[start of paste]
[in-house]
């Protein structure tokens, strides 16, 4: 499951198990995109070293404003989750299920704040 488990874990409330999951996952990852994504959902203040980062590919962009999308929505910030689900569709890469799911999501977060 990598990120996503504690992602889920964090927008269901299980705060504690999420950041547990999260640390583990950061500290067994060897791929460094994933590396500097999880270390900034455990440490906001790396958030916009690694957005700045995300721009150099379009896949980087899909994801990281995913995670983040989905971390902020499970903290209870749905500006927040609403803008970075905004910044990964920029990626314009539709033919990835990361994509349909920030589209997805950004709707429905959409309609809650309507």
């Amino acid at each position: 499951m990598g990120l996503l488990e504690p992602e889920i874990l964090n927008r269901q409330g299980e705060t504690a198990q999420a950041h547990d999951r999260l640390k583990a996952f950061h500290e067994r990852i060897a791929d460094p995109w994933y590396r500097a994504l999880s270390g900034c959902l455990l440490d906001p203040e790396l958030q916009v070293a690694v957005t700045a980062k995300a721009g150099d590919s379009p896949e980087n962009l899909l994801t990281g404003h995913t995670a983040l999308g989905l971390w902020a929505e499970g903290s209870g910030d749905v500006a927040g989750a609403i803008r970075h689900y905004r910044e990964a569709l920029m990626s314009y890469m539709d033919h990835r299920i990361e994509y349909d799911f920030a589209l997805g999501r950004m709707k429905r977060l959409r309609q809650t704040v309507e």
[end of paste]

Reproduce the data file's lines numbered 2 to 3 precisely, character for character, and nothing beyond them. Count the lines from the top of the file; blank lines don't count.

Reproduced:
């Protein structure tokens, strides 16, 4: 499951198990995109070293404003989750299920704040 488990874990409330999951996952990852994504959902203040980062590919962009999308929505910030689900569709890469799911999501977060 990598990120996503504690992602889920964090927008269901299980705060504690999420950041547990999260640390583990950061500290067994060897791929460094994933590396500097999880270390900034455990440490906001790396958030916009690694957005700045995300721009150099379009896949980087899909994801990281995913995670983040989905971390902020499970903290209870749905500006927040609403803008970075905004910044990964920029990626314009539709033919990835990361994509349909920030589209997805950004709707429905959409309609809650309507």
């Amino acid at each position: 499951m990598g990120l996503l488990e504690p992602e889920i874990l964090n927008r269901q409330g299980e705060t504690a198990q999420a950041h547990d999951r999260l640390k583990a996952f950061h500290e067994r990852i060897a791929d460094p995109w994933y590396r500097a994504l999880s270390g900034c959902l455990l440490d906001p203040e790396l958030q916009v070293a690694v957005t700045a980062k995300a721009g150099d590919s379009p896949e980087n962009l899909l994801t990281g404003h995913t995670a983040l999308g989905l971390w902020a929505e499970g903290s209870g910030d749905v500006a927040g989750a609403i803008r970075h689900y905004r910044e990964a569709l920029m990626s314009y890469m539709d033919h990835r299920i990361e994509y349909d799911f920030a589209l997805g999501r950004m709707k429905r977060l959409r309609q809650t704040v309507e």